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Palestinian rights group concerned about ‘surge’ in Gaza suicide attempts

A Palestinian child can be seen outside make-shift homes in Gaza [Apaimages]
A Palestinian child can be seen outside make-shift homes in Gaza [Apaimages]

At least 17 people have taken their own lives in the impoverished Gaza Strip this year and hundreds more have attempted suicide, a Palestinian human rights group has claimed.

“These have mainly been among young people,” explained Samir Zaqout, the Deputy Director of Al Mezan Centre for Human Rights. He told AFP that extreme poverty, difficult living conditions and a lack of freedom of expression were all factors behind the “surge” in the number of actual and attempted suicides.

The dire political, economic and social conditions of Palestinians in Gaza have led to an increase in mental health problems such as depression, as well as drug abuse. Narcotics are said to be one thing that Israel allows to be smuggled across the nominal border without restriction.

Israel has maintained a tight blockade of the occupied territory for at least thirteen years. It claims that the measure is necessary to stop weapons and funds from reaching Hamas, the Palestinian Islamic Resistance Movement which is the de facto government in Gaza.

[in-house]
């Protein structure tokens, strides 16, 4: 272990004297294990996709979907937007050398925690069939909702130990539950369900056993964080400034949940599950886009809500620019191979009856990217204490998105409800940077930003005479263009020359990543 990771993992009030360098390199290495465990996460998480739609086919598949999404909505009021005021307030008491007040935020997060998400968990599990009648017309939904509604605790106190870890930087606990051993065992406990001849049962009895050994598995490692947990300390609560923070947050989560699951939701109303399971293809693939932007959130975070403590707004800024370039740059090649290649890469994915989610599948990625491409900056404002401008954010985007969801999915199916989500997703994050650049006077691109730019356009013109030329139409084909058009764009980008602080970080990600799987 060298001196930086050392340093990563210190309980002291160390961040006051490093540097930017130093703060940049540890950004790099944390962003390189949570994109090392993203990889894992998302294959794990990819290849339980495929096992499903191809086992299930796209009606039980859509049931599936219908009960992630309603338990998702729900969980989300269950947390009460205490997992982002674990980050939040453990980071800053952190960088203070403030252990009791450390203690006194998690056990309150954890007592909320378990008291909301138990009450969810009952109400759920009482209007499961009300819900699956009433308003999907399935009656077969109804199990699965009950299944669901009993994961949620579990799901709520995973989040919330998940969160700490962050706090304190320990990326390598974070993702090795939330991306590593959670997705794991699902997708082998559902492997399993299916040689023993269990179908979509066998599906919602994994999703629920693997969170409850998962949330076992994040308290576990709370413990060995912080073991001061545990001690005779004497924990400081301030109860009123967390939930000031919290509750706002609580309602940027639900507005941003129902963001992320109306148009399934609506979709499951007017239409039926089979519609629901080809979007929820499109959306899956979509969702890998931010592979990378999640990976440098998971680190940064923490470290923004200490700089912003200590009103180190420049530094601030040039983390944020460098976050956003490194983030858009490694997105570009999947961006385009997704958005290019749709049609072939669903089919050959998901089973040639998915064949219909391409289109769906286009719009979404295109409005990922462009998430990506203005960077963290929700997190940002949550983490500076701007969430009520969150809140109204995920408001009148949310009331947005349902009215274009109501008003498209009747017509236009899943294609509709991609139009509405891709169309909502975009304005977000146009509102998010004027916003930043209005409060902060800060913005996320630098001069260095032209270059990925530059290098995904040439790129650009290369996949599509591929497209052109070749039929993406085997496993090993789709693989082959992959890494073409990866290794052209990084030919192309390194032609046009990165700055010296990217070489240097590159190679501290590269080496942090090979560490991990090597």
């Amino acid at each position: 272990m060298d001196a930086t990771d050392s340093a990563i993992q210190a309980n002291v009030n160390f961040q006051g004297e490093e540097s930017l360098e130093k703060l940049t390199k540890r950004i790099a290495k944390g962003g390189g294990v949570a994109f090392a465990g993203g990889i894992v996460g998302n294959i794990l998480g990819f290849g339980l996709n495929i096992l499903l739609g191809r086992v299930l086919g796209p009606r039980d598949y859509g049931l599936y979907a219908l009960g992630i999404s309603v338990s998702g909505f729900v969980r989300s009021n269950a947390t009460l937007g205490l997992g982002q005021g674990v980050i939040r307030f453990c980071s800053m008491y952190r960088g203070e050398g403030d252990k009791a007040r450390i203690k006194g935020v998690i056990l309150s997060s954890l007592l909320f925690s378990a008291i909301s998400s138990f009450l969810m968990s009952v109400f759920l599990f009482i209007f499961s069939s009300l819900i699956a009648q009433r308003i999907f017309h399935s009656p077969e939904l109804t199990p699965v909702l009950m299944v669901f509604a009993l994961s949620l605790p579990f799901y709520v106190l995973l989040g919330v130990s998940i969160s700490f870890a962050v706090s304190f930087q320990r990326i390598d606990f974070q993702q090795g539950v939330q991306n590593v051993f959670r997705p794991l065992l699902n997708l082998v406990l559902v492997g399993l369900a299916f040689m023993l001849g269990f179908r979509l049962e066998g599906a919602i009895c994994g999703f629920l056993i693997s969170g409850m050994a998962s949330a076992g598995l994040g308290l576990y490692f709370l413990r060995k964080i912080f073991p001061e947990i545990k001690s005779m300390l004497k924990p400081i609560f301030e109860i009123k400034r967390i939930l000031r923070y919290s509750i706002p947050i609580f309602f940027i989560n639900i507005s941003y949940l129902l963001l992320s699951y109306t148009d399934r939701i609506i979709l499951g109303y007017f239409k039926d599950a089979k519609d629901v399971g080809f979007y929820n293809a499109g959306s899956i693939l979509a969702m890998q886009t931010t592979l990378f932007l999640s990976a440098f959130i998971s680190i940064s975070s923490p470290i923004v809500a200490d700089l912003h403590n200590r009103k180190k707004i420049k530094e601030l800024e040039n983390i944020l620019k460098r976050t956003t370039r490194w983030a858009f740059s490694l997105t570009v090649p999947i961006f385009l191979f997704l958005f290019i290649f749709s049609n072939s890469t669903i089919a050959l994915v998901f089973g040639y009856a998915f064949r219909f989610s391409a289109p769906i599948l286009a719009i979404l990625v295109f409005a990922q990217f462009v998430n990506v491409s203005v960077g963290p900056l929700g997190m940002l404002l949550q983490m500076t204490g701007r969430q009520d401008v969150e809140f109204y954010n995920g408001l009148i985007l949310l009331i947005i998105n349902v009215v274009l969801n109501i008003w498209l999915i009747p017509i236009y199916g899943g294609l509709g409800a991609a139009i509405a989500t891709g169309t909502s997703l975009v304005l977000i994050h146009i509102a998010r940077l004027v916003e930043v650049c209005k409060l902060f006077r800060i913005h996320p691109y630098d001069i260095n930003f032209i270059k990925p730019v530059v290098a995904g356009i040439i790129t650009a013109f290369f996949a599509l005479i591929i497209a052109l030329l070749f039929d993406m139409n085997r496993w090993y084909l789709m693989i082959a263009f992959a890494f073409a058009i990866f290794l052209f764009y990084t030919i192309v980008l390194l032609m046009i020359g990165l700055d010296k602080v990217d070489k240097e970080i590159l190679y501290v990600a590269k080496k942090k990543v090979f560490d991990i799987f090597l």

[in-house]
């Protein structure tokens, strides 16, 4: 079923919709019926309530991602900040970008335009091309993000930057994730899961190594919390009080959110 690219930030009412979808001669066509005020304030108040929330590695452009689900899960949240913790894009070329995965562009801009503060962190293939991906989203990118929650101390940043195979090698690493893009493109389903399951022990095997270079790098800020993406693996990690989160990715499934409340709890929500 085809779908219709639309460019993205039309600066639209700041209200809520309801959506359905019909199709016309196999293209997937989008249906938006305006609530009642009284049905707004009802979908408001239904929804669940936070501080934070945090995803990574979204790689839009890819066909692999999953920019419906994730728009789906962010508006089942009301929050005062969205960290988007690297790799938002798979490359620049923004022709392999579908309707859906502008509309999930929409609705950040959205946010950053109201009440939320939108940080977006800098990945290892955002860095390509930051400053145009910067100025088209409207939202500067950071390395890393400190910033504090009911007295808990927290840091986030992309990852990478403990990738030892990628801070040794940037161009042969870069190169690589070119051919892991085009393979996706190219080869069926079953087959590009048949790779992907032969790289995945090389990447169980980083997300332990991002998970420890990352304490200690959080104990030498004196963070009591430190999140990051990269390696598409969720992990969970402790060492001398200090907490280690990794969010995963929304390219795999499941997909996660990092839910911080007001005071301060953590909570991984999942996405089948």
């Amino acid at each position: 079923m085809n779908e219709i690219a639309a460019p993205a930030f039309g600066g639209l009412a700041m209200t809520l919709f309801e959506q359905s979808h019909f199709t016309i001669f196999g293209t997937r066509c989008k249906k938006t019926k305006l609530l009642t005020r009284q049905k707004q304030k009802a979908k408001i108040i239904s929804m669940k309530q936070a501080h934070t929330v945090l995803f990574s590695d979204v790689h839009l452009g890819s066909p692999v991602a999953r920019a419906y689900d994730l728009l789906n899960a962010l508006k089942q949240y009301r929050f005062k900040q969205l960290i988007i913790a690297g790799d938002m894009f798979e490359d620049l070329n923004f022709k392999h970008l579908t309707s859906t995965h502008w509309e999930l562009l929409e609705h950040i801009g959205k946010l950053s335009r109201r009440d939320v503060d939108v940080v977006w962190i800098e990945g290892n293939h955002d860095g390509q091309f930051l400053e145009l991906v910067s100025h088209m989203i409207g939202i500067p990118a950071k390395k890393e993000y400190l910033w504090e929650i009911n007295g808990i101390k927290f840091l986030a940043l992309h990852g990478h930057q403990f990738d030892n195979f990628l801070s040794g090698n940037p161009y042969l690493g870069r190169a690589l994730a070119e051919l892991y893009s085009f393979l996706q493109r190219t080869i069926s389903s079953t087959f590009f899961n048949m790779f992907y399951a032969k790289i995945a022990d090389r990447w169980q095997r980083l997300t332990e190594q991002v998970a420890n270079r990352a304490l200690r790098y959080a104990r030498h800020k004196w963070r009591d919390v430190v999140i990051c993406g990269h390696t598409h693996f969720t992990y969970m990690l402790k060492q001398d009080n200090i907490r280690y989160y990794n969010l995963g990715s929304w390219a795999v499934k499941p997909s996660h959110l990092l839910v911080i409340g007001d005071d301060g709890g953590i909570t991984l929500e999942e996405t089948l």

READ: Israel strikes dairy farm in Gaza

Hamas won the last free and fair election that the Palestinians had in 2006, and was running the Palestinian Authority in Gaza and the West Bank until the PA’s Western donors joined Israel in the blockade ostensibly in protest at the democratic choice of the Palestinian people.

The Israeli blockade has pushed Gaza’s population deeper into poverty. Unemployment has reached an unprecedented level as people struggle to make ends meet, with 80 per cent of the population dependent on humanitarian aid. The Fatah-controlled PA in Ramallah has exacerbated the problem by withholding and cutting the salaries of its employees in Gaza.

The UN predicted in 2018 that Gaza would be “unliveable” by 2020. The coronavirus pandemic has made the situation much worse. The World Bank estimates that poverty affected 53 per cent of Gazans before the pandemic and that the number could now be 64 per cent.

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